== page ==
The Family Law Act and the Family Law Rules provide the legal framework which governs how people who are separating reach formal agreements about their finances and the future care arrangements for their children.
The Act provides an umbrella under which people who are often upset and stressed can operate, because as family lawyer Merridy Elphick knows all too well, in such situations, everybody hurts.
“The practice of family law exists because there are disputes between separated couples and the need for there to be formal channels within which legal title can pass between those parties and a mechanism is provided for dispute resolution,” said Ms Elphick, principal lawyer at Merridy Elphick Lawyers in Newcastle.
“The angst in family law matters between those no longer in love is often palpable.”
However, not all family law matters have to be formalised. If the parties are able to reach agreement about the future care arrangements for their children privately, then there is no need for lawyers or the courts to intervene because the children’s needs are being met by the adults in their lives.
“Alternatively, parents may wish to record the agreement in a Parenting Plan or obtain formal court orders. It depends on the circumstances of each family.
Property matters are a different kettle of fish.
“Unless you formalise a property settlement with appropriate documentation there is always a door open for someone to change their mind,” Ms Elphick said.
“It’s always preferable for people who have property issues and are separating to seek legal advice, and where possible, to reach agreement and have that agreement drafted by a lawyer.”
Going to court is a process not for the fainthearted.
“It can be emotionally draining, expensive and time consuming,” Ms Elphick said.
“For that reason, in children’s matters, in particular, lawyers are under an obligation to attempt to keep the matter out of court.
“If a parenting matter goes to court it is generally because there is some perceived risk to the child or the parents can’t agree about care arrangements despite the intervention of mediators, family counsellors and lawyers.”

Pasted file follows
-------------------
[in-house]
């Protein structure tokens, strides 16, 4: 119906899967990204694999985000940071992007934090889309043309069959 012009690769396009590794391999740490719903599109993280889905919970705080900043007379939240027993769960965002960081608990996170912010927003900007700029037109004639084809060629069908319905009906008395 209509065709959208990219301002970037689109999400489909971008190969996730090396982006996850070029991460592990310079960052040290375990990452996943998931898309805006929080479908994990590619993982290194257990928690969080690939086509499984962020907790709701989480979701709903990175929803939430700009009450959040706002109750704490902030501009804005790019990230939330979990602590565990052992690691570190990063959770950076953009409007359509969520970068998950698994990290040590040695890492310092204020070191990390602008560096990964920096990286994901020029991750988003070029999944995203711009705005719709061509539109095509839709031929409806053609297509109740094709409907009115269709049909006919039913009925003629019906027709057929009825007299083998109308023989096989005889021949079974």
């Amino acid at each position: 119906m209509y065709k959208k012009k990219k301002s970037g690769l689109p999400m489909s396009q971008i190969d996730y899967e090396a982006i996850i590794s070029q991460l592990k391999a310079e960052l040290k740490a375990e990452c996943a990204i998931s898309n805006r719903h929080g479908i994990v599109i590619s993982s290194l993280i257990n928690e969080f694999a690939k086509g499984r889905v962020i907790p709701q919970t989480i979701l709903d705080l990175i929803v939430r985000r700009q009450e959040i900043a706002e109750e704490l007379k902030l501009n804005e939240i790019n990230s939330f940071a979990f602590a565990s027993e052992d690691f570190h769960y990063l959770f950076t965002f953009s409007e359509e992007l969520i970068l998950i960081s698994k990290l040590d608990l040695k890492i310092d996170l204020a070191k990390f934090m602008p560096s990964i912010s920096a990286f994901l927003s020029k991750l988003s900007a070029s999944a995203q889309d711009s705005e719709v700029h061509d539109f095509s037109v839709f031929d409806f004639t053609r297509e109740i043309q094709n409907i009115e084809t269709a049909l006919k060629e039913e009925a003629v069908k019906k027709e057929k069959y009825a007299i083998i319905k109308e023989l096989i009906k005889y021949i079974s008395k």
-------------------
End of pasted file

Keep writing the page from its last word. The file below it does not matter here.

In property matters Ms Elphick says many clients come to an agreement with their spouse before the matter goes to court, but a proportion also need assistance.
“Where people go to court they generally can’t agree about what the asset pool is worth or what proportion of the asset pool should be retained by each of the parties.
“In property matters involving a business it is not uncommon for a dispute to arise as to the value of the business.
“In those situations I work with accountants who are often independently advised and also the businesses accountants in an attempt to reach an agreement as to the value of that asset.
“These expert opinions can at times be provided to the Court to assist it in making a decision.”
A good family lawyer will explain the benefits of reaching an agreement outside of the Court and the benefits of doing so formally, while clearly outlining a range of possible outcomes.
“The practise of family law is very subjective and Judges have wide discretion in determining matters. A good lawyer will often provide a range of possible outcomes in any one matter because of this judicial discretion and the different weight a court may give to the factors in consideration.
“If a client is determined on taking a particular course of action a good lawyer will also advise of the risks and advantages of that course of action.
“At the end of the day it’s impossible to pre-determine an exact cost of any litigation but clients should expect their lawyers to provide guidance and estimates of time and expense at each stage.”
Merridy Elphick Lawyers is a boutique family law practice located on Hunter Street that deals exclusively in family law. Most client’s come to the business by way of word of mouth based on the firm’s reputation for quality legal work in a complex and sensitive area of the law.
“We trade on that reputation. Clients want to know and trust in the skills and legal knowledge of their legal representatives,” Ms Elphick said.
For Ms Elphick the success in family law matters varies from person to person.
“For some people its achieving the outcome they want; for some it’s moving on with their lives; for some it’s knowing they have done all that they can for the best interests of their children; and for business owners it is often being able to return to what it is they do without the threat of litigation.
“At the end of the day success is about being able to reach a timely resolution, when clients are emotionally invested and want the best possible outcome.”